Málaga CF, Cepsa and Telefónica all have in common that they are examples of the petrostates’ eagerness to invest in the Spanish economy. The latest operation, which affects the telephone company, especially confirms the interest of countries such as Saudi Arabia, Qatar or the United Arab Emirates in strategic sectors such as energy, real estate or, now, telecommunications.

The news broke late this Tuesday unexpectedly. The Saudi State, through its operator STC, became the main shareholder of Telefónica, a former Spanish state monopoly. It was done with a package of 9.9% of the shares, valued at about 1,200 million euros. The operation will be carried out in two parts, 4.9% directly and, subsequently, 5% through financial derivatives that will be converted into shares if it has the approval of the Government.

With this, Saudi Arabia fully enters the main Spanish operator – pending the merger of Orange and MásMóvil – and one of the main ones in Germany, the United Kingdom or Brazil. Although he has defended that he does not intend to launch a takeover bid for the group, it can be affected by the anti-takeover obligations that are still in force, and that the leader of the PP, Alberto Núñez Feijóo, proposed to relax a few months ago. This anti-opa shield, reformulated by the Government in July, especially affects foreign investments in Spanish companies with interests in Defense.

The Spanish group chaired by José María Álvarez Pallete has pointed out that it “takes note of the friendly approach” of a Saudi multinational with which they already had collaboration agreements. The operation comes at a time when the company was trying to raise its value in the market, far from that of yesteryear, and awaiting the strategic plan that it has to present to investors in two months. José María Álvarez-Pallete and the CEO of Telefónica, Ángel Vilá, went to Saudi Arabia this Wednesday to meet in person with the heads of the Saudi operator STC and learn first-hand about their intentions.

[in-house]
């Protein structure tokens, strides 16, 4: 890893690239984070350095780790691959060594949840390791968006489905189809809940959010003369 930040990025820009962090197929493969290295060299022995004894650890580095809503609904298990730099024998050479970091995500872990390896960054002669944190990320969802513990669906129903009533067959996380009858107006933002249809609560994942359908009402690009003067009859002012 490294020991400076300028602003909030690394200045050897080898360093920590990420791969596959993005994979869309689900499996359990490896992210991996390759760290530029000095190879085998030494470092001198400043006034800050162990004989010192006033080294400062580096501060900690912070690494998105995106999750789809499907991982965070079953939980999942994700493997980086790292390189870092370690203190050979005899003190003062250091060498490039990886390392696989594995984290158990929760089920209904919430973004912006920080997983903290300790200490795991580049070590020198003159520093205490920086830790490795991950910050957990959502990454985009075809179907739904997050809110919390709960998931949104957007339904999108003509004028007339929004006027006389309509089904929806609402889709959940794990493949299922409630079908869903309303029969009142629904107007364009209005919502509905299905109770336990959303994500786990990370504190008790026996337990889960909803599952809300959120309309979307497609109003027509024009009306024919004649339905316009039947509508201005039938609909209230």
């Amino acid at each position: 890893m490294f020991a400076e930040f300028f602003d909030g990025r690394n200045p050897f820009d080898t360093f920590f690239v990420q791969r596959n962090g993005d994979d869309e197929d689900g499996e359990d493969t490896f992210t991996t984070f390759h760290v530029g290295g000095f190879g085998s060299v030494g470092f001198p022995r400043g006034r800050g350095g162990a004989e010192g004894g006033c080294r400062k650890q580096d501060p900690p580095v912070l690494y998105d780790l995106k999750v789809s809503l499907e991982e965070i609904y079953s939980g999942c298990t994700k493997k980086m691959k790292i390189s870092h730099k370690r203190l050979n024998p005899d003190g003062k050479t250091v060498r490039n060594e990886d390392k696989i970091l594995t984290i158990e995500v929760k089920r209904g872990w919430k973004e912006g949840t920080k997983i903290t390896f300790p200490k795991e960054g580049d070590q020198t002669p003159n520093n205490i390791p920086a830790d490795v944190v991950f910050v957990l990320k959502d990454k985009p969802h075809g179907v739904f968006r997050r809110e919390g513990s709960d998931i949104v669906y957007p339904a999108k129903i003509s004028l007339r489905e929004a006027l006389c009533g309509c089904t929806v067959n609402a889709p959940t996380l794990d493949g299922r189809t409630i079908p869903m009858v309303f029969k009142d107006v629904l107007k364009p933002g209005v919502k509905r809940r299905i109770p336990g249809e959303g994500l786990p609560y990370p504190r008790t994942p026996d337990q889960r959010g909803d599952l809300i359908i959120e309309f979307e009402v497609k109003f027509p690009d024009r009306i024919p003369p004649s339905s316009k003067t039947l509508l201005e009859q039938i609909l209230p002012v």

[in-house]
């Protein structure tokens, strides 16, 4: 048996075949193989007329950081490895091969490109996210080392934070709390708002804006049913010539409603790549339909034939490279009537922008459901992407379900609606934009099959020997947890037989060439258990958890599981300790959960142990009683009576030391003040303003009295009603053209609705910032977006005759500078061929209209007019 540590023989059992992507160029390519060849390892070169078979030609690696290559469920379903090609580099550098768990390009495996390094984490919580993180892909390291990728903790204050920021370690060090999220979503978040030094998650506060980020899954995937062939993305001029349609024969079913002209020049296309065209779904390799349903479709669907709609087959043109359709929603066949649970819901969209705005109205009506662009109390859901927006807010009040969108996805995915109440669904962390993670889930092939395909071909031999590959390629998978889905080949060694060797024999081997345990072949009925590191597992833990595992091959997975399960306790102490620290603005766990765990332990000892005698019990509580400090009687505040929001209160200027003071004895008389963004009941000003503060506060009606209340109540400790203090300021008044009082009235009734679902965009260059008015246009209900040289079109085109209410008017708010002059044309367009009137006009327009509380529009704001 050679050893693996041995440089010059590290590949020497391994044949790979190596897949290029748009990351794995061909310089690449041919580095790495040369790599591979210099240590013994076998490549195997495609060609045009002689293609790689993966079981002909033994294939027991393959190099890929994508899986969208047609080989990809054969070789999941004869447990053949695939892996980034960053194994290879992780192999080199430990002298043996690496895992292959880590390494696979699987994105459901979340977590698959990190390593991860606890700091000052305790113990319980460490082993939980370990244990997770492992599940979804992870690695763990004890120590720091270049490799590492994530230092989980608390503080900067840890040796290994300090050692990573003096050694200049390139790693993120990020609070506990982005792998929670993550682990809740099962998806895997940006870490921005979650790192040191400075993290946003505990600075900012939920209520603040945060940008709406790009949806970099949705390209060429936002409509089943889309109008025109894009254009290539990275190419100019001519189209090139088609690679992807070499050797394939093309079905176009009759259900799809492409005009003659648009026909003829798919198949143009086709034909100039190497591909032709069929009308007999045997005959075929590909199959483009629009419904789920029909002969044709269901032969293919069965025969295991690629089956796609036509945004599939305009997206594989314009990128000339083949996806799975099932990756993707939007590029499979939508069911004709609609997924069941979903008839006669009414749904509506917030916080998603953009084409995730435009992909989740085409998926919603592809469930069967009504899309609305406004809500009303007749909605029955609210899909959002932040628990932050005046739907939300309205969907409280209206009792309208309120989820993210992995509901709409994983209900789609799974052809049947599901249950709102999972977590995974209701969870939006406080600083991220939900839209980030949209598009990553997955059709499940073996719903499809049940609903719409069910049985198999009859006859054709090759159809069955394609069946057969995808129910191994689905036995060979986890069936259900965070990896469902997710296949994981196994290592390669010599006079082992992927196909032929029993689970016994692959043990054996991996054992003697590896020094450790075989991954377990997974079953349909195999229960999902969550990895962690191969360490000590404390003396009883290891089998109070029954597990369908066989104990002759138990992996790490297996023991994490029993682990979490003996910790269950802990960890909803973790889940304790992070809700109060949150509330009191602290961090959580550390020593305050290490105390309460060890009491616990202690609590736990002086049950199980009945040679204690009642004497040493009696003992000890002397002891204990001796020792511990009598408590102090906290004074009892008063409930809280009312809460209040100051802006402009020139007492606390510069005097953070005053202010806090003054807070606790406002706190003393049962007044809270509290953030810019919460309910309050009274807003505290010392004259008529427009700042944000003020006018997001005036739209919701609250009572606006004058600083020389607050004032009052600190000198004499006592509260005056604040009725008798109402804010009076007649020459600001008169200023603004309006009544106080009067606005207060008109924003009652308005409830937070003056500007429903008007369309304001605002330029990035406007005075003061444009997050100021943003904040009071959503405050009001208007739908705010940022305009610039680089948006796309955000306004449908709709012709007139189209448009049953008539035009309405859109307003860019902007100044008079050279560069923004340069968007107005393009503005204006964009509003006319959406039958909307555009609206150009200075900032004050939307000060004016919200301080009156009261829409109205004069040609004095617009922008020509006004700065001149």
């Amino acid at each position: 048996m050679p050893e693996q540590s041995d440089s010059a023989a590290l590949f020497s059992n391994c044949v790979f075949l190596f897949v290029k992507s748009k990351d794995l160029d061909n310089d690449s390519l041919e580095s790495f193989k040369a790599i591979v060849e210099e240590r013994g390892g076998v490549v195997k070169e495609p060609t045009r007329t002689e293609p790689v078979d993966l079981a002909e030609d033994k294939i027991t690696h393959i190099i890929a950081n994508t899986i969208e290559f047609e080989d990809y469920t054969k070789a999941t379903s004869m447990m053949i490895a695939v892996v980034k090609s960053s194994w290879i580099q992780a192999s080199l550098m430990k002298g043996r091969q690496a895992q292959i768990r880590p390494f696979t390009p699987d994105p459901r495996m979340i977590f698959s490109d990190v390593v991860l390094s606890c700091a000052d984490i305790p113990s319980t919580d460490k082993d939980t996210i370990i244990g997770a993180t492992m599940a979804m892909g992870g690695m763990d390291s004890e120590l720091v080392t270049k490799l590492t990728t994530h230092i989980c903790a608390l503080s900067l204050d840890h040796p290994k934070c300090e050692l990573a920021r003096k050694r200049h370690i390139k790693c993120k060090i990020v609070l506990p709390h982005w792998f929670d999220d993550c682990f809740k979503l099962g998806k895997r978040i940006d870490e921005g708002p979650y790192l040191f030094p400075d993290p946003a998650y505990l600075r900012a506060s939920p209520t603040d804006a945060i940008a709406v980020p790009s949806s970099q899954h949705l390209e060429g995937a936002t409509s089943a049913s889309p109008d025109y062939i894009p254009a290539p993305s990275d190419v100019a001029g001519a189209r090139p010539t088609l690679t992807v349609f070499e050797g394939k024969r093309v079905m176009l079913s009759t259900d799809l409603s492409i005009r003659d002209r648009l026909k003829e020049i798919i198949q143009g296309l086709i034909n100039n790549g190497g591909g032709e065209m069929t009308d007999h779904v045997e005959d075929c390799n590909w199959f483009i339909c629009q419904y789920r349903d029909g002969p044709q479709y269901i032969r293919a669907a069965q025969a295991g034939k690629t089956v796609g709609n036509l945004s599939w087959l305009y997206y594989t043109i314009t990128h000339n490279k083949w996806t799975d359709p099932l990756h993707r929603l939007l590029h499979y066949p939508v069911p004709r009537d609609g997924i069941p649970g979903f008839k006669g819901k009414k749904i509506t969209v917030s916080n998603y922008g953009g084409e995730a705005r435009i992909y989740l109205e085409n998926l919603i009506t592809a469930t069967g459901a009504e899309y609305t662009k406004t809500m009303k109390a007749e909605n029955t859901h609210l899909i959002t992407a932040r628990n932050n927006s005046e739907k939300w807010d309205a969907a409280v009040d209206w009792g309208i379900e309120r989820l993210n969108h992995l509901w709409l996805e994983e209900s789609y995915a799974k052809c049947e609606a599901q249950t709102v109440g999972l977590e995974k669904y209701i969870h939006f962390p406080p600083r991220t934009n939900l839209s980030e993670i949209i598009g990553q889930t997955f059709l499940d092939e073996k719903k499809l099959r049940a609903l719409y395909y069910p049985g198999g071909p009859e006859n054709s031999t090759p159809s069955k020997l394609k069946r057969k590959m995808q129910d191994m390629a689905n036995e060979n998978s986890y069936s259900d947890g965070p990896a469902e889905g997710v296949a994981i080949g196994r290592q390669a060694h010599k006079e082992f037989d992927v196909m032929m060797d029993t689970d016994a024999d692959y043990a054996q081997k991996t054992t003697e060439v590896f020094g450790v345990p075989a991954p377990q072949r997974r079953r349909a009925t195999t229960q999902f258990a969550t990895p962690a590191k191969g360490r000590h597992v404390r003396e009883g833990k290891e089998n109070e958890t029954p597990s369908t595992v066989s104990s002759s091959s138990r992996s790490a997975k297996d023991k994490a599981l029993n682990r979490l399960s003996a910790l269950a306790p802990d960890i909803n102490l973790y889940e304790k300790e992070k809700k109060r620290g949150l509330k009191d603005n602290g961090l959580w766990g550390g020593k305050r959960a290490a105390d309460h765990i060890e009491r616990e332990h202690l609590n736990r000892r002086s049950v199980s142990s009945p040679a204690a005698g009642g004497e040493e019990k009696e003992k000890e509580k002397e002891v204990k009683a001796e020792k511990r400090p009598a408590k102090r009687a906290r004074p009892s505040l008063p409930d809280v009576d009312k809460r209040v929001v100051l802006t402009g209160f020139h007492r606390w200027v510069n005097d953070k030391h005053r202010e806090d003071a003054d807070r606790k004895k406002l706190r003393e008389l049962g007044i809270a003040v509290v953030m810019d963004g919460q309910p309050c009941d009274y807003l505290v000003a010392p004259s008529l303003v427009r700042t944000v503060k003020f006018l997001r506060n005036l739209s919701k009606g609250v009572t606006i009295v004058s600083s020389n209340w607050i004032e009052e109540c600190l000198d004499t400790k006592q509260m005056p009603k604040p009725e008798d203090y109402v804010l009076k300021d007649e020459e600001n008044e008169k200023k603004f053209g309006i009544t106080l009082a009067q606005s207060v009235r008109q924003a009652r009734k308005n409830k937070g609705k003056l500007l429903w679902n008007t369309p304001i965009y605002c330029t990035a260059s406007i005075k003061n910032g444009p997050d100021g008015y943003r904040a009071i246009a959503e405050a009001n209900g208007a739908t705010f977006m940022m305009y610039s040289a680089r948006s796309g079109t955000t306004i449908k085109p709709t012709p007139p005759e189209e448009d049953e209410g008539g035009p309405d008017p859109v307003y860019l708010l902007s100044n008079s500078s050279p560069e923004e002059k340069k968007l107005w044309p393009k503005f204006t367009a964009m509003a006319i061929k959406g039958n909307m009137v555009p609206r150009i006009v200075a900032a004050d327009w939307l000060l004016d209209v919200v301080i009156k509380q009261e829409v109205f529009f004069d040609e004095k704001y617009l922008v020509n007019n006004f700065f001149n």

Telefónica thus becomes the fourth company on the Ibex 35 to have a petro-state as one of its reference shareholders. Thus, it joins a club that Iberdrola was already in, whose main shareholder is Qatar, through QIA, with more than 8% of the shares, although it is not present on its board of directors.

Qatar also owns, through Qatar Airways, 25% of IAG. This company, which is listed on the Ibex, does not have a Spanish headquarters but it is the owner of Iberia, British Airways, Vueling and, soon, Air Europa.

On the other hand, the Mubadala fund, belonging to the United Arab Emirates, owns 3% of Enagás, owner of the gas pipeline and regasification network and operator of the gas system in Spain. This company, whose control is exercised by the State Industrial Participation Company (SEPI), already had the participation of the State of Oman years ago, which reached 5% of the shares.

The Telefónica operation represents one of the largest Saudi investments in Spain. In the history there are also operations such as the purchase more than 15 years ago of the General Electric plastics subsidiary, which had a significant presence in Cartagena, which was estimated at about 8,000 million at the time. However, as of today, Icex estimated the amount invested by Saudi companies in Spain at barely 1,000 million, a number that is now widely exceeded with the injection into the capital of the telecommunications company.

debate on human rights